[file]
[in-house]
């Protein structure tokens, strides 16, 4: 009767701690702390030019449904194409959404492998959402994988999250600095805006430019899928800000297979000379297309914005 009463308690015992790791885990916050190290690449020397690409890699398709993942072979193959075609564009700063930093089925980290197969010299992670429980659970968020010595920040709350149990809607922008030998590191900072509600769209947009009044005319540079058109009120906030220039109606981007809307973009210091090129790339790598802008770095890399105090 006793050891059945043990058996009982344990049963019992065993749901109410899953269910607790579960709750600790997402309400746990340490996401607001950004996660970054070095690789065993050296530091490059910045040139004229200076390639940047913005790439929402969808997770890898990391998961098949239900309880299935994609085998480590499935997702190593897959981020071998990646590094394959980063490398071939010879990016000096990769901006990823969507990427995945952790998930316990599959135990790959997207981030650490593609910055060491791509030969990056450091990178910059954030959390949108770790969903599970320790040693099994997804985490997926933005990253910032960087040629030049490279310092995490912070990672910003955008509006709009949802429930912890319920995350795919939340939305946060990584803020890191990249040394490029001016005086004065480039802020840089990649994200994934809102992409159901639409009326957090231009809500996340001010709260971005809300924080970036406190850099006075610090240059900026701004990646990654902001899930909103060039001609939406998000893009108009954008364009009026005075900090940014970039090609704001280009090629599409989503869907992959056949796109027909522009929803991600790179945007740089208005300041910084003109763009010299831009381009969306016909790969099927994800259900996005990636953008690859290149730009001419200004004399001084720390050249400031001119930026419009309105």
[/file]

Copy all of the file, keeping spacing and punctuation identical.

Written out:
[in-house]
């Protein structure tokens, strides 16, 4: 009767701690702390030019449904194409959404492998959402994988999250600095805006430019899928800000297979000379297309914005 009463308690015992790791885990916050190290690449020397690409890699398709993942072979193959075609564009700063930093089925980290197969010299992670429980659970968020010595920040709350149990809607922008030998590191900072509600769209947009009044005319540079058109009120906030220039109606981007809307973009210091090129790339790598802008770095890399105090 006793050891059945043990058996009982344990049963019992065993749901109410899953269910607790579960709750600790997402309400746990340490996401607001950004996660970054070095690789065993050296530091490059910045040139004229200076390639940047913005790439929402969808997770890898990391998961098949239900309880299935994609085998480590499935997702190593897959981020071998990646590094394959980063490398071939010879990016000096990769901006990823969507990427995945952790998930316990599959135990790959997207981030650490593609910055060491791509030969990056450091990178910059954030959390949108770790969903599970320790040693099994997804985490997926933005990253910032960087040629030049490279310092995490912070990672910003955008509006709009949802429930912890319920995350795919939340939305946060990584803020890191990249040394490029001016005086004065480039802020840089990649994200994934809102992409159901639409009326957090231009809500996340001010709260971005809300924080970036406190850099006075610090240059900026701004990646990654902001899930909103060039001609939406998000893009108009954008364009009026005075900090940014970039090609704001280009090629599409989503869907992959056949796109027909522009929803991600790179945007740089208005300041910084003109763009010299831009381009969306016909790969099927994800259900996005990636953008690859290149730009001419200004004399001084720390050249400031001119930026419009309105």